By David Favor
We are not cool, logical, and efficient decision makers. Instead, we are emotional, reactive, and judgmental processors with biases. The lessons of self-mastery seem to come up all the time in business and personal life. I would always say that I was a logical thinker, but it turns out that my decisions were plagued with emotion and bias, just like everyone else. I have found that no matter how well we think through and document our values, vision, or plans for the day, they can all be overruled by emotions. There is no magic connected to self-mastery. Self-mastery is intended to make you aware of the impact of your emotions and biases.
Our focus this month is on strategic planning and self-mastery; values, vision, and emotions are all active in the first stage of strategic planning, so we must stop to consider each as we plan. While we are talking about strategic planning, it is a good time to mention that there is no magic to that process either. Strategic planning is intended to get you to think through what you want, review what resources you have, and then map all that to the business environment you are in. A strategic plan can be as formal or informal as you are comfortable with.
With all that said, the first step of strategic planning is to discover what is important to you. What are your values, what business principles do you want to adopt? We often use a deck of value cards to establish a starting point when we do strategic planning. The idea is, you list all the values that come to mind and then arrange them by priority. If you have partners or a team, compare the list each has built. The list of values held by each team member may be different, and that is okay. There will be a set of overlapping values that will represent the team, and that will become the values of the business. Before you agree on the makeup of the team, look for values that are not compatible with your set. You need to decide if someone with values outside of your list should be on your team. If the values are different but not in opposition to the main set, that is okay.
Once you define the team and develop your composite list of values, ask the team if they can support this list that will represent the business. If you are in a business association, like a state bar, they will have a list of values that they adopt and expect their members to adopt. Include that list with yours. We are often surprised at the differences we find, even with partners that have been in business together for a while. At this point, the lists tend to merge, and you negotiate what you want the business to reflect. There is no absolute correct list of values, but there will be a list that best fits the culture and audience of your business.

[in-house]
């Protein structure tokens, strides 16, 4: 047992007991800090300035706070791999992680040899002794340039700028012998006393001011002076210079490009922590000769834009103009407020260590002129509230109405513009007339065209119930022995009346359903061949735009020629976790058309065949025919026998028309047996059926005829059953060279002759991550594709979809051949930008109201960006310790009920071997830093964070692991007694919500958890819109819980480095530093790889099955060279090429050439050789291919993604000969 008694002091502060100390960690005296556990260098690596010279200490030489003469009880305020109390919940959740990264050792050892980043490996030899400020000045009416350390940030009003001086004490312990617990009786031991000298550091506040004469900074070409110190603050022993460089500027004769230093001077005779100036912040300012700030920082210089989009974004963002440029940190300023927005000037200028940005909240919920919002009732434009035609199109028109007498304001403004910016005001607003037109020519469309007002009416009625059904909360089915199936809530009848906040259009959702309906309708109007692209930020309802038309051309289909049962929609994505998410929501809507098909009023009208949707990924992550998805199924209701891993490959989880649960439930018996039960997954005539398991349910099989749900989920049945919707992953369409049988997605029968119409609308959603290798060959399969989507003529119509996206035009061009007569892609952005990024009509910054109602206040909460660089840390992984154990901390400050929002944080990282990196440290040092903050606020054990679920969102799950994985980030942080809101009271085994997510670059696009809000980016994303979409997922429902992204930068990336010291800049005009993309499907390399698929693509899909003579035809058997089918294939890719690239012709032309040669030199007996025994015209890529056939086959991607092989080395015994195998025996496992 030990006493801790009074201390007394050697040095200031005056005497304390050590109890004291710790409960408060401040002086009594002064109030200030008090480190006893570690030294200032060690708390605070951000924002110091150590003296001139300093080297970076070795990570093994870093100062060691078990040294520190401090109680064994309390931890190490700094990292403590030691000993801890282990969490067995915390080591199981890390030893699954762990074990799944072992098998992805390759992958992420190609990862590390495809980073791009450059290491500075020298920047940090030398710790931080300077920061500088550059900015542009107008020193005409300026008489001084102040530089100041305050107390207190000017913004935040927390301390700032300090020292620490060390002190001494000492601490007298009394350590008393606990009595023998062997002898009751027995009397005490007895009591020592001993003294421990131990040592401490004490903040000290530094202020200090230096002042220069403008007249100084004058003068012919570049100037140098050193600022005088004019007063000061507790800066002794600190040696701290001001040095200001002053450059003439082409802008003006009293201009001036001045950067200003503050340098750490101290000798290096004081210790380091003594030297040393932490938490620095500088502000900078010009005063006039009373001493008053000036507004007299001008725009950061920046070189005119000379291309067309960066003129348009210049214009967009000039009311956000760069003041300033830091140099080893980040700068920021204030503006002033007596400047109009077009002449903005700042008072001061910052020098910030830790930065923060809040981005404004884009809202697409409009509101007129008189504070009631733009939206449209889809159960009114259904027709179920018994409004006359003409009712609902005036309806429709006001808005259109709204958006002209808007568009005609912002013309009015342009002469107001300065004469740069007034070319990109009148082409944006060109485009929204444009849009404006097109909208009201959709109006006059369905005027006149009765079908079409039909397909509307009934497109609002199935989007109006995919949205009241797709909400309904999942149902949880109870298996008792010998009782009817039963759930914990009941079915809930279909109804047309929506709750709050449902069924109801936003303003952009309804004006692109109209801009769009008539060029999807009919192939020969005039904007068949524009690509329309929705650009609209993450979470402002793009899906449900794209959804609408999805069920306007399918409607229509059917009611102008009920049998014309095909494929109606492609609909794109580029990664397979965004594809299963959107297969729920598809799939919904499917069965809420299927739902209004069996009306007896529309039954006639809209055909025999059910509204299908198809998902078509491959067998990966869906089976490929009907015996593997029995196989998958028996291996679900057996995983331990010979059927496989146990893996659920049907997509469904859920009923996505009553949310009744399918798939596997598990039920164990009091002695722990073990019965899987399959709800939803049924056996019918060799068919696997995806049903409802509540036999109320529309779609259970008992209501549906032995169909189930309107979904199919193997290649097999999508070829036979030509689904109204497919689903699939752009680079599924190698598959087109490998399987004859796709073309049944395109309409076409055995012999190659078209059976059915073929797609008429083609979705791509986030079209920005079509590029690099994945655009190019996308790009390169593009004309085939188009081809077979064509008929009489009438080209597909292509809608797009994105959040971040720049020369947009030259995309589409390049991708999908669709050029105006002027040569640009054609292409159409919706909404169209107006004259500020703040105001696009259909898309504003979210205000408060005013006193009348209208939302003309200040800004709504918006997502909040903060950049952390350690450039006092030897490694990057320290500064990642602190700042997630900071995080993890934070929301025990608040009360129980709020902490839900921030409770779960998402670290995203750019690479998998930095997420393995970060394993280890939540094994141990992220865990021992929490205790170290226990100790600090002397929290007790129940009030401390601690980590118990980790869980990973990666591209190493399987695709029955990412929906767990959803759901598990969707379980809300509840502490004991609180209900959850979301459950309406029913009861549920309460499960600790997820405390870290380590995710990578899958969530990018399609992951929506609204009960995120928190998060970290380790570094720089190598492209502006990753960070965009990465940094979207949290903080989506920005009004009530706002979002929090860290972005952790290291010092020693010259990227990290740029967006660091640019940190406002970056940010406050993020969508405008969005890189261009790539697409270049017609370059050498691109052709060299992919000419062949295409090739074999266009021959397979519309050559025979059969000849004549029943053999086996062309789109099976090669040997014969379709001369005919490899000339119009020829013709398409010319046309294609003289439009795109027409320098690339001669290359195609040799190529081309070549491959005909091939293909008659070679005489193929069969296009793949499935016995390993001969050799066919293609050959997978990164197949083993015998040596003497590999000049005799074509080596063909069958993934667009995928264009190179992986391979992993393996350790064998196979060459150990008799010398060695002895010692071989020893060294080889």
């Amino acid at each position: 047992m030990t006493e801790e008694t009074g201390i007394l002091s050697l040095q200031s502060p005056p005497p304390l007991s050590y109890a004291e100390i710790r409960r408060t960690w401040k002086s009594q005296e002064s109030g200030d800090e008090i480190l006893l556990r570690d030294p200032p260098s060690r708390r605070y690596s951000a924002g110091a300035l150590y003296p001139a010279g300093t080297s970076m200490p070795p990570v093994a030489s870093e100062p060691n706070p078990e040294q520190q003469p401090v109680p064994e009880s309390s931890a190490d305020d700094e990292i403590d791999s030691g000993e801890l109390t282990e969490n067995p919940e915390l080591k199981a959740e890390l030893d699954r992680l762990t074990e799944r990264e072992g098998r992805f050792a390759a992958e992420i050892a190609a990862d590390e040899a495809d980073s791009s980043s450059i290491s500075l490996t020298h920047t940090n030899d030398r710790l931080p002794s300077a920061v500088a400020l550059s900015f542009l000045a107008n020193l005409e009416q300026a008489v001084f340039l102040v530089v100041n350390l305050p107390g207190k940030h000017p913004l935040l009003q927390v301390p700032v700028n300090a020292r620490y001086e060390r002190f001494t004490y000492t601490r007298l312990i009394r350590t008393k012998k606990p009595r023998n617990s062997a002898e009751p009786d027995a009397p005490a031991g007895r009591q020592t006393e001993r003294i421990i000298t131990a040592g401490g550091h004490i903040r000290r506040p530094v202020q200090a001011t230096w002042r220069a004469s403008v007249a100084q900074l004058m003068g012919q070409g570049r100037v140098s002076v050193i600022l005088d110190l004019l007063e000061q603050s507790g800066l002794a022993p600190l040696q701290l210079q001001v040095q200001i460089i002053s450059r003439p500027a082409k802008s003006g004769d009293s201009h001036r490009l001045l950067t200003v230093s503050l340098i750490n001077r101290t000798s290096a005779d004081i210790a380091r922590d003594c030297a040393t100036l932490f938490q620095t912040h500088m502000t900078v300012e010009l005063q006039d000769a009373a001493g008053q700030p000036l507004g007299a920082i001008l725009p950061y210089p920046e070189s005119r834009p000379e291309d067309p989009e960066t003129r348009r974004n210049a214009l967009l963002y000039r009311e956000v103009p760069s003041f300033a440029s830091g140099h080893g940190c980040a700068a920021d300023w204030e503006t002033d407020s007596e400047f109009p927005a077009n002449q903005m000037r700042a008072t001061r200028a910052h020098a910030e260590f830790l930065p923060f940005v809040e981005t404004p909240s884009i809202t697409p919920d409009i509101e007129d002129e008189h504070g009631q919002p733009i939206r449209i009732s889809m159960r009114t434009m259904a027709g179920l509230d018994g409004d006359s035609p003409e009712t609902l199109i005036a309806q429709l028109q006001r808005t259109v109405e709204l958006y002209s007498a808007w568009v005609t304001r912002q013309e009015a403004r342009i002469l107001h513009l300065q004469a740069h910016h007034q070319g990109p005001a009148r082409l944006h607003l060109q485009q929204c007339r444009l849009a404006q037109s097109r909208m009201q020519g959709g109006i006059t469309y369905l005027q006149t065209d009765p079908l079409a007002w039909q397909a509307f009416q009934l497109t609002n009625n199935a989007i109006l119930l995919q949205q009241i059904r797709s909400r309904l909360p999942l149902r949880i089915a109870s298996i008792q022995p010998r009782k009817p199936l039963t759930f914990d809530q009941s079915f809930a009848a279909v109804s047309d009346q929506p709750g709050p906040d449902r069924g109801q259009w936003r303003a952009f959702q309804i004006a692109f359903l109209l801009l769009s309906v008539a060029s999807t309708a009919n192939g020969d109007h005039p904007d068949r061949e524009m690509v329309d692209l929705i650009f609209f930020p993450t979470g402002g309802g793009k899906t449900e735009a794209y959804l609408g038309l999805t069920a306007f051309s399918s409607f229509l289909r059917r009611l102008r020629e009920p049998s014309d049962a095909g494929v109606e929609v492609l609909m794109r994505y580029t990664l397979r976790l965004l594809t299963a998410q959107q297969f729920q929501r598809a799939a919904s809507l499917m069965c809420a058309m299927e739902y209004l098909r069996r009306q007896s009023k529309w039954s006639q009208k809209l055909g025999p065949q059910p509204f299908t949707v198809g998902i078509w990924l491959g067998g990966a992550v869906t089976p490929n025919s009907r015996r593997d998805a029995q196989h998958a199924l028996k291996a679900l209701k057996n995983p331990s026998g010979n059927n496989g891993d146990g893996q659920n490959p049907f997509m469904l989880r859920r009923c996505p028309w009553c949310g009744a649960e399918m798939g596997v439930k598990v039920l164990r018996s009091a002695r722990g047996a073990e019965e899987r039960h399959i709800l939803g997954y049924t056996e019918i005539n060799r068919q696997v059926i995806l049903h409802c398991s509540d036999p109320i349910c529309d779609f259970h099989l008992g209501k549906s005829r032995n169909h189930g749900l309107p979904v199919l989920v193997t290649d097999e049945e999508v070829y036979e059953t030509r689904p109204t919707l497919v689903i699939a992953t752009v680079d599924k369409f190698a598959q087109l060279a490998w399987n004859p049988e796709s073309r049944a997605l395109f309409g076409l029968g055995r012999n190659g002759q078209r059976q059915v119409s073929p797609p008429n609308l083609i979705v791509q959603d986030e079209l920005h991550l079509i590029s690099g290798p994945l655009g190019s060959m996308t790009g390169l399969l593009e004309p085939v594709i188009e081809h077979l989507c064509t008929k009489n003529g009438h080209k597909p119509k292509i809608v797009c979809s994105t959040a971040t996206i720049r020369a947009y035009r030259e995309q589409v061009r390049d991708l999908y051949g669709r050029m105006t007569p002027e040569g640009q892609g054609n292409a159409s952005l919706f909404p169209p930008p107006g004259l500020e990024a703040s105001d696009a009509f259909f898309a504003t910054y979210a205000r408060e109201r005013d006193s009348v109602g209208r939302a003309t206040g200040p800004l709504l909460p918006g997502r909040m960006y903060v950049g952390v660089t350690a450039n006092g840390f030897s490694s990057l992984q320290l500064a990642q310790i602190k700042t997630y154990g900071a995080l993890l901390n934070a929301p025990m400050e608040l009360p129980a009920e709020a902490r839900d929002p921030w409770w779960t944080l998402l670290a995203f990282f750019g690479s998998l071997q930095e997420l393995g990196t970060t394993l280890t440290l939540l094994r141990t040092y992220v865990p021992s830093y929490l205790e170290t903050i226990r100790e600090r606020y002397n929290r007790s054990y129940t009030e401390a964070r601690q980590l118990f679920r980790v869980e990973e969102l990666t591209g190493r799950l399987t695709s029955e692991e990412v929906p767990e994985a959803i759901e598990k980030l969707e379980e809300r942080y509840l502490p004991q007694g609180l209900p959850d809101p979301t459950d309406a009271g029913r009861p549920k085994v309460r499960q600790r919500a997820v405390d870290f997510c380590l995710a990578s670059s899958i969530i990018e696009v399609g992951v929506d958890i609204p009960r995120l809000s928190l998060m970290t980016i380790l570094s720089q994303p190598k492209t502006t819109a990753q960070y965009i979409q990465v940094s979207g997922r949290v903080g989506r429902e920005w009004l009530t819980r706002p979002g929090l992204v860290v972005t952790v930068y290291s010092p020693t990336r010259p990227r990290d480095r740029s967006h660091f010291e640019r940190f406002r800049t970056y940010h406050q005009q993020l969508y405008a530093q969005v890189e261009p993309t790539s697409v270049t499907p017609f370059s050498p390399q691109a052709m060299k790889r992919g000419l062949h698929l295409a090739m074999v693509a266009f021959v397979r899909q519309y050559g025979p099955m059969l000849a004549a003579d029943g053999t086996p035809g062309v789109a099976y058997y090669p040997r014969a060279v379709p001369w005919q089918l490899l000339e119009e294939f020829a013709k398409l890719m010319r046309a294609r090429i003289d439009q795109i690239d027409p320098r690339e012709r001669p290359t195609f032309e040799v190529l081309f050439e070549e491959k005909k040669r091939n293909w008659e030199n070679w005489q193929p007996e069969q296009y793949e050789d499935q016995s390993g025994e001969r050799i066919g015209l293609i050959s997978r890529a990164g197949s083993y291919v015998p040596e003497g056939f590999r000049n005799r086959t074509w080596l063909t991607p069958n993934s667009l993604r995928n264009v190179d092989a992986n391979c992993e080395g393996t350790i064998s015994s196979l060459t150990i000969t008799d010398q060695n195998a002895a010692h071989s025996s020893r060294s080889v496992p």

You can do a similar exercise with the vision. Have each partner or team member develop a vision, and then compare what each has developed. You will often get good ideas, and when all the ideas and visions are merged, you will have a good starting point for the business. If the process were followed, the vision would not conflict with any of the values adopted.
We have not started looking at problems to solve yet. For most of our strategic planning sessions, we try to avoid discussion of problems and solutions at this point. A discussion of problems tends to impact the vision and the values being developed. Your vision and values should not be defined based on a specific problem. If you start planning or spending money too early, you can get your team in a bind. You can become a slave to a decision that was made before you understood what you wanted. You create a business plan to support some tool or policy that does not map to your wants.
Once you have a good starting point defined, you can look at things like SWOT (Strengths; Weaknesses; Opportunity; Threats) analysis, prior business performance analysis, and the five W’s (why, what, where, who, and when) study. Having a good starting point tends to keep you on track. There is nothing fixed in any of this, and often changes are made as the team learns more during the analysis phase.
When you have the values, vision, and analysis for the business in hand, you can start to define problems. It is because we are emotional, reactive, and judgmental that we can easily get off the path. Before we know what happened, we are focused on problem resolution and get distracted from the primary goal of implementing a vision.
Did you find some neat ideas in this blog? What are the exciting ideas you came up with, and how are you implementing them? Let me know by contacting me at firstname.lastname@example.org.
For more information on creating a strategic plan that works, contact email@example.com.
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